Antibiotic Prophylaxis after Immediate Breast Reconstruction: The Reality of Its Efficacy

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Abstract

Background:

Numerous techniques are used to prevent infection after immediate implant-based breast reconstruction. Postoperative antibiotic prophylaxis is commonly prescribed to decrease the risk of reconstructive failure, despite conflicting evidence regarding its effectiveness. The authors studied whether postoperative antibiotic prophylaxis decreases the risk of infection-related explantation in the setting of immediate prosthesis-based breast reconstruction.

Methods:

Using Truven MarketScan databases, the authors identified all patients who underwent immediate implant reconstruction between January of 2010 and June of 2014 with at least 6 months of follow-up. Postoperative antibiotic prophylaxis was defined as any oral antibiotic course to be taken postoperatively based on prescriptions filled within 14 days preoperatively through 24 hours after discharge. Reconstructive failure, defined as explantation because of infection, was the primary outcome. Secondary outcomes of interest included wound complications, infection, and readmission for infection. Multivariable regression analyses controlled for demographic variables/comorbidities.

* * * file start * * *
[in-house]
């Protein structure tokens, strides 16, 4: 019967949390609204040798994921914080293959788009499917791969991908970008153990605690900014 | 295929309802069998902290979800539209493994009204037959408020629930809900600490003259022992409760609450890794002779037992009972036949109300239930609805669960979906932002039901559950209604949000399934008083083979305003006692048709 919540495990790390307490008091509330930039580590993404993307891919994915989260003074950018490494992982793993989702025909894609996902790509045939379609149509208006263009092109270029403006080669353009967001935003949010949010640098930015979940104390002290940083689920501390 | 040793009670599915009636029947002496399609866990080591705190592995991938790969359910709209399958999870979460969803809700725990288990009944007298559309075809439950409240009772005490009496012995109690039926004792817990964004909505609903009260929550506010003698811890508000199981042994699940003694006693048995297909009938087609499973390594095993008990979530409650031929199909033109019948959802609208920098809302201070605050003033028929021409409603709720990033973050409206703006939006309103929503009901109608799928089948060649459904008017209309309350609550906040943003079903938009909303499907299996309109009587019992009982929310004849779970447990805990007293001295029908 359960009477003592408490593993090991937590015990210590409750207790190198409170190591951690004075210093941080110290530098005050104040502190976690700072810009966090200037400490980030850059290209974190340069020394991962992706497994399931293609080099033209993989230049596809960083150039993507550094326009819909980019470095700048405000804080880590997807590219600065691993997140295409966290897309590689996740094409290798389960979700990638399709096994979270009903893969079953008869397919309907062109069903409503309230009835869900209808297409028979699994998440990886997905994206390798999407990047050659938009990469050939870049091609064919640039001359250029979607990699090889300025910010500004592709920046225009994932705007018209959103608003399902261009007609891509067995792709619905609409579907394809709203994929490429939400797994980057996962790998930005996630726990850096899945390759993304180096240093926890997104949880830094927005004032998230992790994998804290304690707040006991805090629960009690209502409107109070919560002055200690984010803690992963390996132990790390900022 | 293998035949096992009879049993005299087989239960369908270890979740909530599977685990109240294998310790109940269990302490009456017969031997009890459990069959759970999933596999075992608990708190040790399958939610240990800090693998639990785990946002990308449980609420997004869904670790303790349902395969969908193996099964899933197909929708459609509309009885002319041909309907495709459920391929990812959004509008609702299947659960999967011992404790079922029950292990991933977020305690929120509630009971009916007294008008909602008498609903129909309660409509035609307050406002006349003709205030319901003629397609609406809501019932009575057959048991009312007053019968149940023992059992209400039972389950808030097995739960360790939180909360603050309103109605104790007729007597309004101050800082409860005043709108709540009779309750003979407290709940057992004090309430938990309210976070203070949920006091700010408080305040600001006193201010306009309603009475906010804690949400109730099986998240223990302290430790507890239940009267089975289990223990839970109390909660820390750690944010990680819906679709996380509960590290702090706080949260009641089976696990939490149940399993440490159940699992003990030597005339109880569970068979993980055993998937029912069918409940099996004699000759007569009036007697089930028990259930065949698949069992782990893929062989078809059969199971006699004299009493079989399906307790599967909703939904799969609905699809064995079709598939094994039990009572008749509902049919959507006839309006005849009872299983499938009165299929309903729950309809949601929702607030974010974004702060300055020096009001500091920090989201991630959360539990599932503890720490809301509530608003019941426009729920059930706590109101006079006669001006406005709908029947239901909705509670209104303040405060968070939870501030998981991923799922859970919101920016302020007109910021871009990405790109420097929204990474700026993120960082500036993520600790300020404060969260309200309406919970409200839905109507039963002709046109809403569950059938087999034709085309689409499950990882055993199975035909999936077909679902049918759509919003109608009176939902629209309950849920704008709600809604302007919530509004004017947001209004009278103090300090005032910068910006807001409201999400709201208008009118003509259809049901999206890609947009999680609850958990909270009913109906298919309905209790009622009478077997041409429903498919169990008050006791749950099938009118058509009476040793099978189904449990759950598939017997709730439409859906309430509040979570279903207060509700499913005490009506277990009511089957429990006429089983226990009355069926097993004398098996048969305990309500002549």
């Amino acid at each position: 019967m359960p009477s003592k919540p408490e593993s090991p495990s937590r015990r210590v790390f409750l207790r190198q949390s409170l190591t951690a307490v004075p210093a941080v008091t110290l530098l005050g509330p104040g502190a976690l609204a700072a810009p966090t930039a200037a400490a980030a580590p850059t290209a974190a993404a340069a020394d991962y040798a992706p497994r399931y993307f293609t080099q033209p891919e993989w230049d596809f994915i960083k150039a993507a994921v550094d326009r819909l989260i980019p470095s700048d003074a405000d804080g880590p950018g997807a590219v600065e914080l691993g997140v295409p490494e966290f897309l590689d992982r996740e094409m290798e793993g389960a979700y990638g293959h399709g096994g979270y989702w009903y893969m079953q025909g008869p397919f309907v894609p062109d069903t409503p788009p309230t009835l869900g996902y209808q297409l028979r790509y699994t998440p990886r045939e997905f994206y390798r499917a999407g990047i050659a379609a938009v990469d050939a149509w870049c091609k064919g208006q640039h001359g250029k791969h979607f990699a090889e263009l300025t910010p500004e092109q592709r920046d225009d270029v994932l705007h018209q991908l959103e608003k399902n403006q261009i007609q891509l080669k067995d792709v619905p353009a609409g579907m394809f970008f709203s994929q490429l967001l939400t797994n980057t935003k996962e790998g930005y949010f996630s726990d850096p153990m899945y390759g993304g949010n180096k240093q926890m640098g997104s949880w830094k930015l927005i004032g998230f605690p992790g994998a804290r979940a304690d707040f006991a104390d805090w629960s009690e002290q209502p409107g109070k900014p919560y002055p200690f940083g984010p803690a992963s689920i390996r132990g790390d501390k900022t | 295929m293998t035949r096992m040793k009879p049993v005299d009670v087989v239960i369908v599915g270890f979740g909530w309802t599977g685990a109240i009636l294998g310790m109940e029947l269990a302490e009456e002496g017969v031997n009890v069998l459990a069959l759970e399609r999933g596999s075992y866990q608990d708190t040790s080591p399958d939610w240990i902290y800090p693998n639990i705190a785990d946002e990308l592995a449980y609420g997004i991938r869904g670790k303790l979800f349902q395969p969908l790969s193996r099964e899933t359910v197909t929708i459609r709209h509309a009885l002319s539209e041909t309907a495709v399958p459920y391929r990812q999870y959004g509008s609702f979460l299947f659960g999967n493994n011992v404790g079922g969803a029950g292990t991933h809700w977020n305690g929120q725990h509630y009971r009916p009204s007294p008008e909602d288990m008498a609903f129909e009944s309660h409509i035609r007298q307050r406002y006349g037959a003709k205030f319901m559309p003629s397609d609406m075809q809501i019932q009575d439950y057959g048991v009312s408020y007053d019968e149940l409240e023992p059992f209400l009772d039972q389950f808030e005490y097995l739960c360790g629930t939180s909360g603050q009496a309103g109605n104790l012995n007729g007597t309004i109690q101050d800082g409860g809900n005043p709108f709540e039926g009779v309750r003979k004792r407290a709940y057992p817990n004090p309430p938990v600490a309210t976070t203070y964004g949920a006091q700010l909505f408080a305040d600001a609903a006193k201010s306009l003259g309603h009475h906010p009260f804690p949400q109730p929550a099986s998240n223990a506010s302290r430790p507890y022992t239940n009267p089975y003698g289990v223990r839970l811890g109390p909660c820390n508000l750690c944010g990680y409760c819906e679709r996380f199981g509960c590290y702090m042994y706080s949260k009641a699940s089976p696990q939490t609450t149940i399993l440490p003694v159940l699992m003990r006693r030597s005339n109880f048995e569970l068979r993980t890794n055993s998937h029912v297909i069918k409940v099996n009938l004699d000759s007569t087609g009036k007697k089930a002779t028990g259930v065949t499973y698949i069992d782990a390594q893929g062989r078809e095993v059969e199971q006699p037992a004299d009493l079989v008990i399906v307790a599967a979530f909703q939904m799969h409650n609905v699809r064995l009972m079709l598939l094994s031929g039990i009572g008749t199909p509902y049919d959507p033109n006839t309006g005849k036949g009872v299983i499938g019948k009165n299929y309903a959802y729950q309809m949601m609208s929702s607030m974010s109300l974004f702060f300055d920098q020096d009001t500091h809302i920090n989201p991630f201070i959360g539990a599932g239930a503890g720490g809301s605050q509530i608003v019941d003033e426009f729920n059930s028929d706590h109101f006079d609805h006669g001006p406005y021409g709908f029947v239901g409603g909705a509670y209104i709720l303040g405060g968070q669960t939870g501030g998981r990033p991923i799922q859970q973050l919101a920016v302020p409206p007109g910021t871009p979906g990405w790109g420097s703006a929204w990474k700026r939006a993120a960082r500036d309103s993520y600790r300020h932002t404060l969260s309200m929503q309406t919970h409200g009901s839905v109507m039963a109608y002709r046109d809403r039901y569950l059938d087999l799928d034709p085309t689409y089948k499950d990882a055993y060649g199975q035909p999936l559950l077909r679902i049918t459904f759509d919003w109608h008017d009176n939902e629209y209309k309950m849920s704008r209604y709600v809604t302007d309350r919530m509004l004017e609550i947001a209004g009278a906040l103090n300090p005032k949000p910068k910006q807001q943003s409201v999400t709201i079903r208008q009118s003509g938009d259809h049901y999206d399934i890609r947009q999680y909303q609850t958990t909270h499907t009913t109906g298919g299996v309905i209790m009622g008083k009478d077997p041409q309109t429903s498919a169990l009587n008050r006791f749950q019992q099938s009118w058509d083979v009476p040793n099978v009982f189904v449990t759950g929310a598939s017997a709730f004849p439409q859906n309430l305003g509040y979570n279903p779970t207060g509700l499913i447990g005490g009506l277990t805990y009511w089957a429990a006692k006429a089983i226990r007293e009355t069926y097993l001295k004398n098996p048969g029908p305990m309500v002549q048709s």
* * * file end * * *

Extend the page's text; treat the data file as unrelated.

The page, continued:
Results:

Of the 7443 patients, 6049 (81 percent) filled prescriptions for postoperative antibiotic prophylaxis. These patients were equally likely to develop a wound complication (OR, 0.93; 95 percent CI, 0.71 to 1.23) or infection (OR, 0.89; 95 percent CI, 0.70 to 1.14), undergo explantation because of infection (OR, 0.82; 95 percent CI, 0.57 to 1.18), or require readmission for infection (OR, 1.21; 95 percent CI, 0.82 to 1.78) compared with those who did not receive antibiotics. There was no significant difference in the risk of infection-related outcomes based on postoperative antibiotic prophylaxis duration.

Conclusions:

Postoperative antibiotic prophylaxis was not associated with a reduced risk of infection or explantation following prosthesis-based breast reconstruction. Given rising rates of antibiotic resistance, focusing instead on technical considerations and the management of comorbid conditions may more effectively enhance the safety of breast reconstruction.

CLINICAL QUESTION/LEVEL OF EVIDENCE:

Therapeutic, III.

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